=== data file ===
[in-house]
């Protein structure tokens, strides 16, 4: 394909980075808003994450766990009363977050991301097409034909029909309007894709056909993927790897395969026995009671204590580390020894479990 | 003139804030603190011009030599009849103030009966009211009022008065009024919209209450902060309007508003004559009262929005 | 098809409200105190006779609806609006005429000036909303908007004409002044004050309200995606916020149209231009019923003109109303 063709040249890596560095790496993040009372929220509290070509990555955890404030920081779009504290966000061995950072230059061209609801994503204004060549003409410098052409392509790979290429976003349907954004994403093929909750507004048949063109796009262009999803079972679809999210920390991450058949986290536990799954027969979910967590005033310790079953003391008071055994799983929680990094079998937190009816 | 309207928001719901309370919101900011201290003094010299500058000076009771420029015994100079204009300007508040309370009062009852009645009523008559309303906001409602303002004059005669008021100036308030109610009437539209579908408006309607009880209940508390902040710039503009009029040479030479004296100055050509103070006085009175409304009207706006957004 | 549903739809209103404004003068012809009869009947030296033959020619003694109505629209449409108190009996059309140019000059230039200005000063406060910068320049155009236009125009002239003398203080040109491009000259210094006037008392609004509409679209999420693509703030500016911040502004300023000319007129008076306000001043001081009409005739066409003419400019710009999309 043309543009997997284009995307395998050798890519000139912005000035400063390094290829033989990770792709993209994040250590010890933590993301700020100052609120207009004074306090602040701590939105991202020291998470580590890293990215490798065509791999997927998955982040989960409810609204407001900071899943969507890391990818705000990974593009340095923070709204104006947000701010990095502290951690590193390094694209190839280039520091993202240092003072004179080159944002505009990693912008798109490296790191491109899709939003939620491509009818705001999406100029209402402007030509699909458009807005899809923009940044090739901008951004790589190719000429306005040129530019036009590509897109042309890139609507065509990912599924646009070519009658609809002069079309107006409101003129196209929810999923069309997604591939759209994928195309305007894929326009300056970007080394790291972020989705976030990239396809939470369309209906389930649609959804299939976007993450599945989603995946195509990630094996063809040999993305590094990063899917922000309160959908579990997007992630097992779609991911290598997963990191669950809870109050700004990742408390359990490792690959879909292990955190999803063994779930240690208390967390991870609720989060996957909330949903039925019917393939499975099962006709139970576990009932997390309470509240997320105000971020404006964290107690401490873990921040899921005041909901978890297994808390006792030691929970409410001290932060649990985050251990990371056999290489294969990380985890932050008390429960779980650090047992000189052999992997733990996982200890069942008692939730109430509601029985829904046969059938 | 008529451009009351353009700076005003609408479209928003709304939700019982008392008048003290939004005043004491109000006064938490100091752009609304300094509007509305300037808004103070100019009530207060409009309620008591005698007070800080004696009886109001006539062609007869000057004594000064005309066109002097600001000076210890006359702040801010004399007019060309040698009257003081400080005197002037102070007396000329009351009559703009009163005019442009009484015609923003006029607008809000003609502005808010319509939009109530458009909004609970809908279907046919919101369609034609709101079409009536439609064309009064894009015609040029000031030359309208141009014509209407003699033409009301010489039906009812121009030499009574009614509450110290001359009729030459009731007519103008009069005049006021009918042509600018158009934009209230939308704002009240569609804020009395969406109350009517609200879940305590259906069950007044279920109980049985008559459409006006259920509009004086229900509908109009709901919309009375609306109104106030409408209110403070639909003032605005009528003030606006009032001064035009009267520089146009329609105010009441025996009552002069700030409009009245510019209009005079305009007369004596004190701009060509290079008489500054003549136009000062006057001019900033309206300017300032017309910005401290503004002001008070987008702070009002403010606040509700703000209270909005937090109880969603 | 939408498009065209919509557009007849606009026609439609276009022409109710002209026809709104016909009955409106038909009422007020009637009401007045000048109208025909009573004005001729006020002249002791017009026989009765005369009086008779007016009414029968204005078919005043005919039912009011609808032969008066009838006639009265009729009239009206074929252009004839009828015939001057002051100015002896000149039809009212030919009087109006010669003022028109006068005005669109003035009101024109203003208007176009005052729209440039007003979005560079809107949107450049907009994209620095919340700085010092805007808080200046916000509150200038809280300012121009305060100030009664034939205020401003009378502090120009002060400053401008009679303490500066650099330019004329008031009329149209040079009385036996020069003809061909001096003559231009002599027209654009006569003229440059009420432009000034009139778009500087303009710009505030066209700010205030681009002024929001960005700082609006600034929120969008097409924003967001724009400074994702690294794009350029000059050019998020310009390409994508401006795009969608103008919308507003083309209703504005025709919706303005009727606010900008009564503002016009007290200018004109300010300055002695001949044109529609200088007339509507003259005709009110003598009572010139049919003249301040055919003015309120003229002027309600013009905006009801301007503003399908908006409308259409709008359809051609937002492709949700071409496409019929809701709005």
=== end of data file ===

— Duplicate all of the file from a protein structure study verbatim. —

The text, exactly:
[in-house]
């Protein structure tokens, strides 16, 4: 394909980075808003994450766990009363977050991301097409034909029909309007894709056909993927790897395969026995009671204590580390020894479990 | 003139804030603190011009030599009849103030009966009211009022008065009024919209209450902060309007508003004559009262929005 | 098809409200105190006779609806609006005429000036909303908007004409002044004050309200995606916020149209231009019923003109109303 063709040249890596560095790496993040009372929220509290070509990555955890404030920081779009504290966000061995950072230059061209609801994503204004060549003409410098052409392509790979290429976003349907954004994403093929909750507004048949063109796009262009999803079972679809999210920390991450058949986290536990799954027969979910967590005033310790079953003391008071055994799983929680990094079998937190009816 | 309207928001719901309370919101900011201290003094010299500058000076009771420029015994100079204009300007508040309370009062009852009645009523008559309303906001409602303002004059005669008021100036308030109610009437539209579908408006309607009880209940508390902040710039503009009029040479030479004296100055050509103070006085009175409304009207706006957004 | 549903739809209103404004003068012809009869009947030296033959020619003694109505629209449409108190009996059309140019000059230039200005000063406060910068320049155009236009125009002239003398203080040109491009000259210094006037008392609004509409679209999420693509703030500016911040502004300023000319007129008076306000001043001081009409005739066409003419400019710009999309 043309543009997997284009995307395998050798890519000139912005000035400063390094290829033989990770792709993209994040250590010890933590993301700020100052609120207009004074306090602040701590939105991202020291998470580590890293990215490798065509791999997927998955982040989960409810609204407001900071899943969507890391990818705000990974593009340095923070709204104006947000701010990095502290951690590193390094694209190839280039520091993202240092003072004179080159944002505009990693912008798109490296790191491109899709939003939620491509009818705001999406100029209402402007030509699909458009807005899809923009940044090739901008951004790589190719000429306005040129530019036009590509897109042309890139609507065509990912599924646009070519009658609809002069079309107006409101003129196209929810999923069309997604591939759209994928195309305007894929326009300056970007080394790291972020989705976030990239396809939470369309209906389930649609959804299939976007993450599945989603995946195509990630094996063809040999993305590094990063899917922000309160959908579990997007992630097992779609991911290598997963990191669950809870109050700004990742408390359990490792690959879909292990955190999803063994779930240690208390967390991870609720989060996957909330949903039925019917393939499975099962006709139970576990009932997390309470509240997320105000971020404006964290107690401490873990921040899921005041909901978890297994808390006792030691929970409410001290932060649990985050251990990371056999290489294969990380985890932050008390429960779980650090047992000189052999992997733990996982200890069942008692939730109430509601029985829904046969059938 | 008529451009009351353009700076005003609408479209928003709304939700019982008392008048003290939004005043004491109000006064938490100091752009609304300094509007509305300037808004103070100019009530207060409009309620008591005698007070800080004696009886109001006539062609007869000057004594000064005309066109002097600001000076210890006359702040801010004399007019060309040698009257003081400080005197002037102070007396000329009351009559703009009163005019442009009484015609923003006029607008809000003609502005808010319509939009109530458009909004609970809908279907046919919101369609034609709101079409009536439609064309009064894009015609040029000031030359309208141009014509209407003699033409009301010489039906009812121009030499009574009614509450110290001359009729030459009731007519103008009069005049006021009918042509600018158009934009209230939308704002009240569609804020009395969406109350009517609200879940305590259906069950007044279920109980049985008559459409006006259920509009004086229900509908109009709901919309009375609306109104106030409408209110403070639909003032605005009528003030606006009032001064035009009267520089146009329609105010009441025996009552002069700030409009009245510019209009005079305009007369004596004190701009060509290079008489500054003549136009000062006057001019900033309206300017300032017309910005401290503004002001008070987008702070009002403010606040509700703000209270909005937090109880969603 | 939408498009065209919509557009007849606009026609439609276009022409109710002209026809709104016909009955409106038909009422007020009637009401007045000048109208025909009573004005001729006020002249002791017009026989009765005369009086008779007016009414029968204005078919005043005919039912009011609808032969008066009838006639009265009729009239009206074929252009004839009828015939001057002051100015002896000149039809009212030919009087109006010669003022028109006068005005669109003035009101024109203003208007176009005052729209440039007003979005560079809107949107450049907009994209620095919340700085010092805007808080200046916000509150200038809280300012121009305060100030009664034939205020401003009378502090120009002060400053401008009679303490500066650099330019004329008031009329149209040079009385036996020069003809061909001096003559231009002599027209654009006569003229440059009420432009000034009139778009500087303009710009505030066209700010205030681009002024929001960005700082609006600034929120969008097409924003967001724009400074994702690294794009350029000059050019998020310009390409994508401006795009969608103008919308507003083309209703504005025709919706303005009727606010900008009564503002016009007290200018004109300010300055002695001949044109529609200088007339509507003259005709009110003598009572010139049919003249301040055919003015309120003229002027309600013009905006009801301007503003399908908006409308259409709008359809051609937002492709949700071409496409019929809701709005």